Ever mindful of the accumulation of bioburden, Barber says manufacturers oweit to clinicians to keep their devices and instruments free from the designcomplexities of long ago. "Manufacturers have learned the value of sleekdesigns to prevent blood, body fluids and other debris from collecting increvices and providing a media for the growth of pathogens. If healthcarefurnishing, medical devices or instruments have areas that are not beingroutinely cleaned, we must determine the reason and address it. For example, atHill-Rom, when rental products are returned to our service centers, we documentissues or problems associated with cleaning and disinfecting. They are referredto appropriate personnel for follow-up, and design engineers are made aware ofopportunities to make product modifications that would better support infectioncontrol practices."

In the mid-1990s the FDA established a Quality System Regulation to ensurethat good quality assurance practices are used for the design of medicaldevices.13 The system created a method of checks and balancesincorporated into the medical device design and development process. Thisregulation closely follows the international standard, ISO 9001 and fulfills amandate of the Safe Medical Devices Act of 1990.

Many medical device designs involve numerous technologies such aselectronics, mechanics, software, materials science and pneumatics, and avariety of clinical and manufacturing issues can influence the device orinstrument's design. In its "Design Control Guidance for Medical DeviceManufacturers," the FDA cautions that manufacturers should carefullyconsider which interests should be represented at formal device design reviews.The FDA stated, "For example, the marketing department of a smallmanufacturer shared a new design with several surgeons on their advisory board.The surgeons all thought the design was terrific. Subsequently, the manufacturerinvited two experienced operating room nurses to participate in the final designreview. During the course of the review, it became apparent that while thesurgeons may be their customers, nurses are the primary users of the device andno one up to that point had consulted with any nurses. The nurses at the designreview didn't like some of the features of the design. After further marketsurvey, the manufacturer decided to make changes to the design to accommodatethese concerns."14 In the same guidance document, the FDArecognizes that, "Hospital administrators, biomedical engineers, healthinsurance underwriters, physicians, nurses, medical technicians and patientshave distinct and sometimes competing needs with respect to a devicedesign."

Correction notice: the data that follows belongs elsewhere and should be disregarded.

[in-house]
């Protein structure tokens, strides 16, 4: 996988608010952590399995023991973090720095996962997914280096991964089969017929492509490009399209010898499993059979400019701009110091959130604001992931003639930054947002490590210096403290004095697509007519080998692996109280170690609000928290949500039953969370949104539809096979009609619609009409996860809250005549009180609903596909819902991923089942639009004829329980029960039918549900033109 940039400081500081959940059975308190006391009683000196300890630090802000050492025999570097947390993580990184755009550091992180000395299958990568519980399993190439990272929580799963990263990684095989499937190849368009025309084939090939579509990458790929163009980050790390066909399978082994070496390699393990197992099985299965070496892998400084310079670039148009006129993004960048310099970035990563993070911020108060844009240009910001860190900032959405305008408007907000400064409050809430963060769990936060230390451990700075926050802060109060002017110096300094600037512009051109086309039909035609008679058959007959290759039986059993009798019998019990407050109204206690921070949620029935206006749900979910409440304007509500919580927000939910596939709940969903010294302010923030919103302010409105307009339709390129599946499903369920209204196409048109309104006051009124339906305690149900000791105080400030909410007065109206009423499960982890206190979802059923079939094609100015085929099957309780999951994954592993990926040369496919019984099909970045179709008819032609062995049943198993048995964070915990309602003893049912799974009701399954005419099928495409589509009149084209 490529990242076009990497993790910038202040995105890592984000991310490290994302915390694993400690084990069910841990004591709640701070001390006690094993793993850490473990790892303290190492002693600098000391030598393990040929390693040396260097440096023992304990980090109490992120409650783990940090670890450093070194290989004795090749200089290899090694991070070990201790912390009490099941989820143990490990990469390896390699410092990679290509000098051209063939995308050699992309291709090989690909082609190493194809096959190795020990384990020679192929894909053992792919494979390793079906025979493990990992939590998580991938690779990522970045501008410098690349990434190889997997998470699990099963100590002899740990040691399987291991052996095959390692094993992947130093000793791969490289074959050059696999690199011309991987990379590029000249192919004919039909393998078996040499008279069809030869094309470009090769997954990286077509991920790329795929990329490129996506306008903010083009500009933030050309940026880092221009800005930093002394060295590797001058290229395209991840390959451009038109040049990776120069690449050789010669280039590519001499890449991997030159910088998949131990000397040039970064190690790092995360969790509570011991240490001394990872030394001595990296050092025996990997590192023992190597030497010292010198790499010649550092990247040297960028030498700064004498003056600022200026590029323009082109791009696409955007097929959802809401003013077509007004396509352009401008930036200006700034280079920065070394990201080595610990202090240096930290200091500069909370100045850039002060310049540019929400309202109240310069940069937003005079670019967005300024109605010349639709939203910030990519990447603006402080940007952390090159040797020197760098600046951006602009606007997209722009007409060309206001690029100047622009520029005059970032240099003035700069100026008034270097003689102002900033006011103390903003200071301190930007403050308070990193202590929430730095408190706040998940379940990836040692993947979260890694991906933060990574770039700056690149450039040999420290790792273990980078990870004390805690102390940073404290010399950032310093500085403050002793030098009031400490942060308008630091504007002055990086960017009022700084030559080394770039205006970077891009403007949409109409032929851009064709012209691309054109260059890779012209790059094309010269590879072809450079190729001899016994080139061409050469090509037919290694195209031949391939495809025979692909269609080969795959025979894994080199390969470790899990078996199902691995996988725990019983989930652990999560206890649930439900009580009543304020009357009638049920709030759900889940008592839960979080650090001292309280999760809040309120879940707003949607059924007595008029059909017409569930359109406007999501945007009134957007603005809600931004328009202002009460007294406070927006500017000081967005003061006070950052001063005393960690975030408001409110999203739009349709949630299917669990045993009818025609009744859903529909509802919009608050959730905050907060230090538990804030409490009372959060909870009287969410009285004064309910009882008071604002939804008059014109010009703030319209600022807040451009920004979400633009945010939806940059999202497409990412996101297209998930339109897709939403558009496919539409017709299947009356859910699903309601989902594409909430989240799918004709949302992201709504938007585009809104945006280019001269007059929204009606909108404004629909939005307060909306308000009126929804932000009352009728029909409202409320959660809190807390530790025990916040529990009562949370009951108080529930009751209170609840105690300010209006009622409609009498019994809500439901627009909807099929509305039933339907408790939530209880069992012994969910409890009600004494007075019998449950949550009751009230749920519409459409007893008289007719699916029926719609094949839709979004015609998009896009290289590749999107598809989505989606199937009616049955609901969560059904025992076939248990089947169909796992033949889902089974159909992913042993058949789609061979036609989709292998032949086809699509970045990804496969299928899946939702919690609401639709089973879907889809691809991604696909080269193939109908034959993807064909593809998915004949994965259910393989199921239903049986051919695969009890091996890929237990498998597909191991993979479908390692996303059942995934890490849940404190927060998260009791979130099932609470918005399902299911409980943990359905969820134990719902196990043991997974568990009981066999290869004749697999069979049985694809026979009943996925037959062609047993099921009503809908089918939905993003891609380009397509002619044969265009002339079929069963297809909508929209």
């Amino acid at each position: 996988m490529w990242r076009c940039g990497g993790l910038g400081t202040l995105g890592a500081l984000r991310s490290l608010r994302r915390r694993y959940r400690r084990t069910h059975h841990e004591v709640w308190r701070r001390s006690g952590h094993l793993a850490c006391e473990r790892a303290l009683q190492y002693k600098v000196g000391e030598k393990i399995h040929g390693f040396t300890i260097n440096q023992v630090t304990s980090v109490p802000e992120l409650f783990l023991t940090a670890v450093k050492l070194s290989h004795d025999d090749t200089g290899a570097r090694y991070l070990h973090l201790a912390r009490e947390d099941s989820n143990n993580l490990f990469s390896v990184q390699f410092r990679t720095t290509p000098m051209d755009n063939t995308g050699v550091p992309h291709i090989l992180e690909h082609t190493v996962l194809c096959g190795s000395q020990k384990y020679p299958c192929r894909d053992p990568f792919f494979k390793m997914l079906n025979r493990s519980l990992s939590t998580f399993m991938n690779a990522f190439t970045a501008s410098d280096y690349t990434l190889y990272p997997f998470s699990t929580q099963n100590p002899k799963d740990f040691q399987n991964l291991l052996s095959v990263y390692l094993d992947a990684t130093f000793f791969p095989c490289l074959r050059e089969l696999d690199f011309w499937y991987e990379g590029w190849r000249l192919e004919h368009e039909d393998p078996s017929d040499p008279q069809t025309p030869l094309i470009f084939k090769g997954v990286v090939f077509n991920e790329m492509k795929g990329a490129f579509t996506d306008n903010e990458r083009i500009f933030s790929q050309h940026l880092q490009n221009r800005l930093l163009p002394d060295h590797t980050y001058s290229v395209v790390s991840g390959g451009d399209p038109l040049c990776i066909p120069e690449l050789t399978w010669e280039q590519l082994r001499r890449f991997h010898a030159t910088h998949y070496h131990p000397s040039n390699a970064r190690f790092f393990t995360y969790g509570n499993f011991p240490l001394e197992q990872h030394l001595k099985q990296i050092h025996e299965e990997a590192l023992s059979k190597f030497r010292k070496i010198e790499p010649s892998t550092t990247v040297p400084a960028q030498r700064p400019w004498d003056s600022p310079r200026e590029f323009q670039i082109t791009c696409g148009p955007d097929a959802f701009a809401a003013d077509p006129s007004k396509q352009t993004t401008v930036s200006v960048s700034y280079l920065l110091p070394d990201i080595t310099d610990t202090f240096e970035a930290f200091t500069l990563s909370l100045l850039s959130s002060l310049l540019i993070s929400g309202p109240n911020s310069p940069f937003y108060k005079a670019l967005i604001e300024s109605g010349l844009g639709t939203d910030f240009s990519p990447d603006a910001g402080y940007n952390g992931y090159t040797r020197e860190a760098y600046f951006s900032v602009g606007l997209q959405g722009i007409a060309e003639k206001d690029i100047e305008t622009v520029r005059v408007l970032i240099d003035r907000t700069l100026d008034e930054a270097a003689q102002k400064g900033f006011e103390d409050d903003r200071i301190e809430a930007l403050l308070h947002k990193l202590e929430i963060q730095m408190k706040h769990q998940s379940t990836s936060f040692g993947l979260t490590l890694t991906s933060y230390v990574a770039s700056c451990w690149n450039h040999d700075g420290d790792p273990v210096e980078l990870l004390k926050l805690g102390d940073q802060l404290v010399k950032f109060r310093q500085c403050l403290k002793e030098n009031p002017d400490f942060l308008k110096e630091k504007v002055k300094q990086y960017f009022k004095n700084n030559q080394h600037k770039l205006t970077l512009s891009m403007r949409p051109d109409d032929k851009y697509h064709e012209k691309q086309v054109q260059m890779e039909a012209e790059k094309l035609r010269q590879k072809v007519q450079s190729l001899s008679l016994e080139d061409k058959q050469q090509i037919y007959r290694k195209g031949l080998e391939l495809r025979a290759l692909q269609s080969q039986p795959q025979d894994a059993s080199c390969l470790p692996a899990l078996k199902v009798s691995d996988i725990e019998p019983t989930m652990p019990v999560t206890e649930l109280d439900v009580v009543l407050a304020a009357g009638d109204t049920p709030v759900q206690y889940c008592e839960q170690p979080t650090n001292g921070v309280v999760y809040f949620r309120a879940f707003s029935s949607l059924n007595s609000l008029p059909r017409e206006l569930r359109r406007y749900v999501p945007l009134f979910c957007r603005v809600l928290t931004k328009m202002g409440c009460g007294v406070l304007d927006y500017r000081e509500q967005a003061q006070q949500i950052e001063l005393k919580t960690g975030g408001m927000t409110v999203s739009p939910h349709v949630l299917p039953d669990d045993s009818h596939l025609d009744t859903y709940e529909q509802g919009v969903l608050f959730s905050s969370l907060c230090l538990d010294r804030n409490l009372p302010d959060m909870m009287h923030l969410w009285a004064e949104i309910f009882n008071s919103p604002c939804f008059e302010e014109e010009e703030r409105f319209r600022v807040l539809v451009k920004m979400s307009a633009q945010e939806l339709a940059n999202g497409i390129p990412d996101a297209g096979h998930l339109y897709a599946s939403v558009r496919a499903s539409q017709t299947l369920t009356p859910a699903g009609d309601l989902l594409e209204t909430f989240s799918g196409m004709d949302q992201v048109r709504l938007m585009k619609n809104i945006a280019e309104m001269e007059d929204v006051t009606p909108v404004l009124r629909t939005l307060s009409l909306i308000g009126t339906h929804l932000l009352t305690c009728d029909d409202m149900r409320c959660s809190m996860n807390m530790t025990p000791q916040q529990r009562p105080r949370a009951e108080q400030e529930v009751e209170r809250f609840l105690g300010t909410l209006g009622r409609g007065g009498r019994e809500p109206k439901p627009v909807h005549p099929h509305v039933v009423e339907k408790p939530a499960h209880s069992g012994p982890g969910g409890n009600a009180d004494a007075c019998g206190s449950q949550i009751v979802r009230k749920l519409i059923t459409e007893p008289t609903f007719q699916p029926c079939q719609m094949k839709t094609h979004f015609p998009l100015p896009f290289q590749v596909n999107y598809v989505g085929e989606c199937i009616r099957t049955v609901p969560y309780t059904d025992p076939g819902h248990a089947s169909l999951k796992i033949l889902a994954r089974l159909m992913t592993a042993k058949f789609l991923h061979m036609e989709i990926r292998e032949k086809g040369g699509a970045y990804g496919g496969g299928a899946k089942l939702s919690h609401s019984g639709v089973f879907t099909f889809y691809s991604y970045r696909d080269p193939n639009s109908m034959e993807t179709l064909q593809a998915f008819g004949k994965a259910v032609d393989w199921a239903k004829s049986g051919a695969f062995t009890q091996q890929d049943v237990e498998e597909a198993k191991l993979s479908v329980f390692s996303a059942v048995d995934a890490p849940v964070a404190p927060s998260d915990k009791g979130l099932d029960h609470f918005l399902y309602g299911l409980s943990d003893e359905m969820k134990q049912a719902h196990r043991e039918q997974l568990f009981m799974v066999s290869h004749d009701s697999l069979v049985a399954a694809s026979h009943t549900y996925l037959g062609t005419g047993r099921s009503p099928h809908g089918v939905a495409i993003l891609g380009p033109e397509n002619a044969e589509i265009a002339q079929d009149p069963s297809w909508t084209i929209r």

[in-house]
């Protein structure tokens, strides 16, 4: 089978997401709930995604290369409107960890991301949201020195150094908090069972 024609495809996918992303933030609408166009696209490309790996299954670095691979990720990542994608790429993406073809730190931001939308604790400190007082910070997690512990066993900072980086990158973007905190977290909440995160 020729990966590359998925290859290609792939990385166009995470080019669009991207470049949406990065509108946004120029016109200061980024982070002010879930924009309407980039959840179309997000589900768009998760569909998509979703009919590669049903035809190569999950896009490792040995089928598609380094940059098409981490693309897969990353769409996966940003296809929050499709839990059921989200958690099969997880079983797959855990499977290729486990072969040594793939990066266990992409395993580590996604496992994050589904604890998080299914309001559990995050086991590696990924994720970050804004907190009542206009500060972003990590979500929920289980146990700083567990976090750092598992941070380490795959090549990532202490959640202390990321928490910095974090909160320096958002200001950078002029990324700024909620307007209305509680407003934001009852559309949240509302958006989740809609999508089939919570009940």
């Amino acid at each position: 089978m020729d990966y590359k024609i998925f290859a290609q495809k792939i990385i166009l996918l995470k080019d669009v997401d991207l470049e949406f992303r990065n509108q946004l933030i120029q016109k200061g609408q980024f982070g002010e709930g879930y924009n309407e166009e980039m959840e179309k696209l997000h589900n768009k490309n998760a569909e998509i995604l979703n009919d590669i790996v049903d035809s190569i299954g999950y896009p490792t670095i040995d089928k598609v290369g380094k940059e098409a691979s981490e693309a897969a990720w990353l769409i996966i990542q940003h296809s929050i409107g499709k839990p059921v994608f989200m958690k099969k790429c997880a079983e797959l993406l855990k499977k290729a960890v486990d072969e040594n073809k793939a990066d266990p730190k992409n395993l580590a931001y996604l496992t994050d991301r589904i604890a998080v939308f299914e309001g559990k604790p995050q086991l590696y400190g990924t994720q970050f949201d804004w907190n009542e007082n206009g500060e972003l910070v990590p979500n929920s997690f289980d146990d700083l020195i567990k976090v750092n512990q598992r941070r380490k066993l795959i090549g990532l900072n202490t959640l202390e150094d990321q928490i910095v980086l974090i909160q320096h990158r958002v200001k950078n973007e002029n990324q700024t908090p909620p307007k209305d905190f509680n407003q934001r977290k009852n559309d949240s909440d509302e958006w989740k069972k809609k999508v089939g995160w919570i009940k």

Barber adds that product design is just one part of the equation when itcomes to infection control. She asserts that the entire patient-care environmentcan make or break good infection control practices. With the widespread use ofgloves, there may be a false sense of security on the part of healthcare workerssince their own hands are protected. However, gloves are efficient vehicles fortransferring contamination from one surface to another. It is imperative thathousekeeping staff members understand the principles and practices associatedwith proper glove usage as a part of their cleaning and disinfecting procedures.In today's hospital, the stature of housekeepers deserves elevation. What theydo or don't do in patient rooms is critical to the safety and well-being ofpatients and nursing personnel."

Barber adds that disposable barrier items may have given healthcare workerswhat she calls "a false sense of clean," especially if they hide anunderlying problem. "If someone puts a piece of new tissue paper on an examtable, it's considered ready for the next patient. It may not be, especially ifthe table surface has not been properly cleaned and disinfected. There are alsosome areas in hospitals that are essentially 'no-clean zones.' Housekeepers donot clean certain things because it is considered "medical" equipmentthat they should avoid; nurses may not clean them either, because it is not ahigh-priority nursing task. Consider the bracket for the wall suction unit. Theused container is taken down and discarded and a replacement is installed. Thebracket holding the receptacle that is touched multiple times by the hands ofnurses may entirely escape cleaning. Such 'no clean zones' in patient care areasmust be identified and someone needs to be designated to assume theresponsibility for cleaning and disinfecting. At Hill-Rom we make architecturalproducts so designers and engineers must always be mindful of cleaning dilemmasinherent in their headwalls and power support column."

Barber also challenges interior designers as well as manufacturers to avoidmaterials that have patterns or designs that tend to hide soiling. In hospitals,we want to either prevent soiling or at least to readily see when it hasoccurred so that the item can be cleaned. A dark floral fabric may contribute toa home-like feeling, but may pose an inherent risk of hiding soil andcontaminants in the healthcare setting. We need more plain, smooth, cleanableand light-colored surfaces that beg to be cleaned when they deserve it."